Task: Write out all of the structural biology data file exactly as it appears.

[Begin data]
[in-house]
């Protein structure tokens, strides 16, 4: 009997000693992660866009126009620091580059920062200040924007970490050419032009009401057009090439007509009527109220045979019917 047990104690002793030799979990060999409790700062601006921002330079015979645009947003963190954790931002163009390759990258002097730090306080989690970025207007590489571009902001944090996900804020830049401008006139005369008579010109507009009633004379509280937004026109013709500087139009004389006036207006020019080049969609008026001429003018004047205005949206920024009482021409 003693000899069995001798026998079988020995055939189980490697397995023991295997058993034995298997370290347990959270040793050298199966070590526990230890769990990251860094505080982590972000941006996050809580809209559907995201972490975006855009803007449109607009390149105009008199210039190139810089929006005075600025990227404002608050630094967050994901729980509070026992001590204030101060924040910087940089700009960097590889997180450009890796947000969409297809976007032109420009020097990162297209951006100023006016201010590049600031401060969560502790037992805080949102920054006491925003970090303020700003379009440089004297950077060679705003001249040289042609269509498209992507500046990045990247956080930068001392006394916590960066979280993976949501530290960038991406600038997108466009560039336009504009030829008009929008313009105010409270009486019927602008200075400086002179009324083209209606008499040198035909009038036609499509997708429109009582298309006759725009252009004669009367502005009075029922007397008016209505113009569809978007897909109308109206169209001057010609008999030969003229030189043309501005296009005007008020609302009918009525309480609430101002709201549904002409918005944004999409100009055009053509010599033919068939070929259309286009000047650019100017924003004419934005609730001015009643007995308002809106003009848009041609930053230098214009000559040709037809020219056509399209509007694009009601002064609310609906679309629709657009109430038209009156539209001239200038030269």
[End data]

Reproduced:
[in-house]
């Protein structure tokens, strides 16, 4: 009997000693992660866009126009620091580059920062200040924007970490050419032009009401057009090439007509009527109220045979019917 047990104690002793030799979990060999409790700062601006921002330079015979645009947003963190954790931002163009390759990258002097730090306080989690970025207007590489571009902001944090996900804020830049401008006139005369008579010109507009009633004379509280937004026109013709500087139009004389006036207006020019080049969609008026001429003018004047205005949206920024009482021409 003693000899069995001798026998079988020995055939189980490697397995023991295997058993034995298997370290347990959270040793050298199966070590526990230890769990990251860094505080982590972000941006996050809580809209559907995201972490975006855009803007449109607009390149105009008199210039190139810089929006005075600025990227404002608050630094967050994901729980509070026992001590204030101060924040910087940089700009960097590889997180450009890796947000969409297809976007032109420009020097990162297209951006100023006016201010590049600031401060969560502790037992805080949102920054006491925003970090303020700003379009440089004297950077060679705003001249040289042609269509498209992507500046990045990247956080930068001392006394916590960066979280993976949501530290960038991406600038997108466009560039336009504009030829008009929008313009105010409270009486019927602008200075400086002179009324083209209606008499040198035909009038036609499509997708429109009582298309006759725009252009004669009367502005009075029922007397008016209505113009569809978007897909109308109206169209001057010609008999030969003229030189043309501005296009005007008020609302009918009525309480609430101002709201549904002409918005944004999409100009055009053509010599033919068939070929259309286009000047650019100017924003004419934005609730001015009643007995308002809106003009848009041609930053230098214009000559040709037809020219056509399209509007694009009601002064609310609906679309629709657009109430038209009156539209001239200038030269």